Lasers play many roles in our everyday lives, from optical storage to metal cutting to tattoo and hair removal. Laser technology is used in a wide range of other applications, including surgery and weaponry.
Now, researchers from the University of Michigan have developed a laser technique that uses blood to spot tumors in a human body. The new technique combines laser light with a fluorescent dye to observe cell structure and activity at the molecular level.
The researchers tested out the technique by shining a laser light into a cavity containing whole human blood mixed with Indocyanine green, an FDA-approved fluorescent dye used in diagnostic tests. By examining the light that was reflected back at them, they could observe cell structure and the changes happening to the cells at the molecular level.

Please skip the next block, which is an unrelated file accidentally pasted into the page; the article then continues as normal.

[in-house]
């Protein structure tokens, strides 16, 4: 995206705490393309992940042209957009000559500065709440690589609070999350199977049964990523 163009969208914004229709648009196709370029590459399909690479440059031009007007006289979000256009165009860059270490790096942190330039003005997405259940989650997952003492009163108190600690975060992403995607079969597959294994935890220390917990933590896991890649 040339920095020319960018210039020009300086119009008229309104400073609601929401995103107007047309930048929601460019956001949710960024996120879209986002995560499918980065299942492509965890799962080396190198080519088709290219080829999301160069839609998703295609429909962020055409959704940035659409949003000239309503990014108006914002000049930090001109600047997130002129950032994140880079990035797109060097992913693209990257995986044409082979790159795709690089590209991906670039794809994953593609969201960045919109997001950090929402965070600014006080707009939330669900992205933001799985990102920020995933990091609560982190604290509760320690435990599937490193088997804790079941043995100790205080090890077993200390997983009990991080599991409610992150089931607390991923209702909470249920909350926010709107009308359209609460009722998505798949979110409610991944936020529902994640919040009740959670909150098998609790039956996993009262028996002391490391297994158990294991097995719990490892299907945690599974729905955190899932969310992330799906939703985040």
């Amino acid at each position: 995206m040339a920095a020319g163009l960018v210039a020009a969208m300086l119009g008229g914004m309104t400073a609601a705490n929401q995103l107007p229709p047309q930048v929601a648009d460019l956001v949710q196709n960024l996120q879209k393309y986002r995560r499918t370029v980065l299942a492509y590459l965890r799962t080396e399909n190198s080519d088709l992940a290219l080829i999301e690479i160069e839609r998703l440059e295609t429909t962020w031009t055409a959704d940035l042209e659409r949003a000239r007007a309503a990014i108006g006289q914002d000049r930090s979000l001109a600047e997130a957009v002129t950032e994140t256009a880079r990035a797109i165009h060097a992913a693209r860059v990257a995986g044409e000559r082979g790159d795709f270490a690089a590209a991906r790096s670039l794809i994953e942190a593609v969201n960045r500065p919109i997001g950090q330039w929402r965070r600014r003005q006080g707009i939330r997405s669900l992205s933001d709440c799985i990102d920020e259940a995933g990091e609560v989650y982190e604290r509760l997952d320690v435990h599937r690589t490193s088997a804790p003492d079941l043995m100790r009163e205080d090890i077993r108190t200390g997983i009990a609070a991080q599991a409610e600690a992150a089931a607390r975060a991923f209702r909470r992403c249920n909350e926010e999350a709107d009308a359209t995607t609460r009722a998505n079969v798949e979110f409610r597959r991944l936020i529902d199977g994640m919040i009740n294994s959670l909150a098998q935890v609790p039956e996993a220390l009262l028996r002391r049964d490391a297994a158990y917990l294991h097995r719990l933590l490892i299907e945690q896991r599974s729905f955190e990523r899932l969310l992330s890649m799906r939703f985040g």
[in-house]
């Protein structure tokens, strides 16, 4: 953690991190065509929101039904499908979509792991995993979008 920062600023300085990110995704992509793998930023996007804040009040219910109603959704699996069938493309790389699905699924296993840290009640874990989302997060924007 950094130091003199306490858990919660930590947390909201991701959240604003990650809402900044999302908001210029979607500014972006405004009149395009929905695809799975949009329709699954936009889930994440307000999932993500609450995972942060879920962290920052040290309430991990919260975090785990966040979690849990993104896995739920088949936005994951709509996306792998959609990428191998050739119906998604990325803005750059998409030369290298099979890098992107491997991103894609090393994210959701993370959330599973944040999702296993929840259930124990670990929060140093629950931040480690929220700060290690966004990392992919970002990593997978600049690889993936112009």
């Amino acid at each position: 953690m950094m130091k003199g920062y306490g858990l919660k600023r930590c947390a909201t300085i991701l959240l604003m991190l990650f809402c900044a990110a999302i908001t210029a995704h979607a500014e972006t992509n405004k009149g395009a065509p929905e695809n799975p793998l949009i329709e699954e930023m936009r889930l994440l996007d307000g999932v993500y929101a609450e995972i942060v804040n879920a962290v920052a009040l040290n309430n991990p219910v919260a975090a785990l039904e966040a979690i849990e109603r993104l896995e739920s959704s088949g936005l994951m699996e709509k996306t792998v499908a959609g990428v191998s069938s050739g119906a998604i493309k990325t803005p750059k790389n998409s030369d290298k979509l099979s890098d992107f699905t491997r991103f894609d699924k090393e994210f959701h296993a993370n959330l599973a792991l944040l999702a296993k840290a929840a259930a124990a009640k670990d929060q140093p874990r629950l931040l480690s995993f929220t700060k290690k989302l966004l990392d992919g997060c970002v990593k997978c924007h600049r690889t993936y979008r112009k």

The light could be amplified to spot the smallest changes in cells or bodily tissues. This could help in improving clinical imaging and better monitoring of tumors. Surgeons can use the new laser technique to spot the edge of a tumor and remove every last bit of cancer.
It could also be used during drug testing to monitor the changes that cells undergo when exposed to prospective new drugs.